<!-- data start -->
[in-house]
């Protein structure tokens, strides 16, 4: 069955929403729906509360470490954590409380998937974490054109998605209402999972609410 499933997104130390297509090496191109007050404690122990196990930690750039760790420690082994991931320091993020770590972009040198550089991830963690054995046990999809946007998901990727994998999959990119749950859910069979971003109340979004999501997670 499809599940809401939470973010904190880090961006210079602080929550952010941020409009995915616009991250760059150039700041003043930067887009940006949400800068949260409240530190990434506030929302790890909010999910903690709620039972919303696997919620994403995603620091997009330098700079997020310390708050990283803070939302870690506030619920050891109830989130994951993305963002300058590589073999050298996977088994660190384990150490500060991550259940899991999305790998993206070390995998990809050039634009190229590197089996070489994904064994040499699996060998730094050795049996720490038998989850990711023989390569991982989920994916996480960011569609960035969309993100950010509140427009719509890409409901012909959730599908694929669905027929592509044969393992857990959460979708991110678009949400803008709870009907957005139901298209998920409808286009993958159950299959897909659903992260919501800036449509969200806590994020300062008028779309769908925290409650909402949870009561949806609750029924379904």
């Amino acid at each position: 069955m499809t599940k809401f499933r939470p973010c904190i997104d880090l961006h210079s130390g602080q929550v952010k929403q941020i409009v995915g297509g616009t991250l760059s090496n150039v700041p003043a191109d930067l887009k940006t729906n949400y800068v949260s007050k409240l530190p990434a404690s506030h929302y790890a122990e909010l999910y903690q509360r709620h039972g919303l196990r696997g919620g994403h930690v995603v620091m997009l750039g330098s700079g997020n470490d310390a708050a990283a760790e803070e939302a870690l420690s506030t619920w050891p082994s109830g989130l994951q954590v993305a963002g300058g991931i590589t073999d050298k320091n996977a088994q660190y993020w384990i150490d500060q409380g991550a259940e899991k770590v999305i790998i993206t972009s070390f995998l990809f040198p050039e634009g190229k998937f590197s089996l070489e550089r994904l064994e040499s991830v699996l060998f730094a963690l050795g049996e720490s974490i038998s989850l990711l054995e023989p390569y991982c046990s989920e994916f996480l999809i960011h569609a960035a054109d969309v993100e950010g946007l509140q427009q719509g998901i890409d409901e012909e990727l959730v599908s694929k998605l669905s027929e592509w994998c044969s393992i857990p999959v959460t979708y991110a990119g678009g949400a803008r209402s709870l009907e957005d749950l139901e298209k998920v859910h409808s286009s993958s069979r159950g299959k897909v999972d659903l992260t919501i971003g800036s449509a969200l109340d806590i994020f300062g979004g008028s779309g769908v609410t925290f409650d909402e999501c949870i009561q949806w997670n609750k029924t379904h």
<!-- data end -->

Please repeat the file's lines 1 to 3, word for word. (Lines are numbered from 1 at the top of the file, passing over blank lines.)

[in-house]
């Protein structure tokens, strides 16, 4: 069955929403729906509360470490954590409380998937974490054109998605209402999972609410 499933997104130390297509090496191109007050404690122990196990930690750039760790420690082994991931320091993020770590972009040198550089991830963690054995046990999809946007998901990727994998999959990119749950859910069979971003109340979004999501997670 499809599940809401939470973010904190880090961006210079602080929550952010941020409009995915616009991250760059150039700041003043930067887009940006949400800068949260409240530190990434506030929302790890909010999910903690709620039972919303696997919620994403995603620091997009330098700079997020310390708050990283803070939302870690506030619920050891109830989130994951993305963002300058590589073999050298996977088994660190384990150490500060991550259940899991999305790998993206070390995998990809050039634009190229590197089996070489994904064994040499699996060998730094050795049996720490038998989850990711023989390569991982989920994916996480960011569609960035969309993100950010509140427009719509890409409901012909959730599908694929669905027929592509044969393992857990959460979708991110678009949400803008709870009907957005139901298209998920409808286009993958159950299959897909659903992260919501800036449509969200806590994020300062008028779309769908925290409650909402949870009561949806609750029924379904």
């Amino acid at each position: 069955m499809t599940k809401f499933r939470p973010c904190i997104d880090l961006h210079s130390g602080q929550v952010k929403q941020i409009v995915g297509g616009t991250l760059s090496n150039v700041p003043a191109d930067l887009k940006t729906n949400y800068v949260s007050k409240l530190p990434a404690s506030h929302y790890a122990e909010l999910y903690q509360r709620h039972g919303l196990r696997g919620g994403h930690v995603v620091m997009l750039g330098s700079g997020n470490d310390a708050a990283a760790e803070e939302a870690l420690s506030t619920w050891p082994s109830g989130l994951q954590v993305a963002g300058g991931i590589t073999d050298k320091n996977a088994q660190y993020w384990i150490d500060q409380g991550a259940e899991k770590v999305i790998i993206t972009s070390f995998l990809f040198p050039e634009g190229k998937f590197s089996l070489e550089r994904l064994e040499s991830v699996l060998f730094a963690l050795g049996e720490s974490i038998s989850l990711l054995e023989p390569y991982c046990s989920e994916f996480l999809i960011h569609a960035a054109d969309v993100e950010g946007l509140q427009q719509g998901i890409d409901e012909e990727l959730v599908s694929k998605l669905s027929e592509w994998c044969s393992i857990p999959v959460t979708y991110a990119g678009g949400a803008r209402s709870l009907e957005d749950l139901e298209k998920v859910h409808s286009s993958s069979r159950g299959k897909v999972d659903l992260t919501i971003g800036s449509a969200l109340d806590i994020f300062g979004g008028s779309g769908v609410t925290f409650d909402e999501c949870i009561q949806w997670n609750k029924t379904h």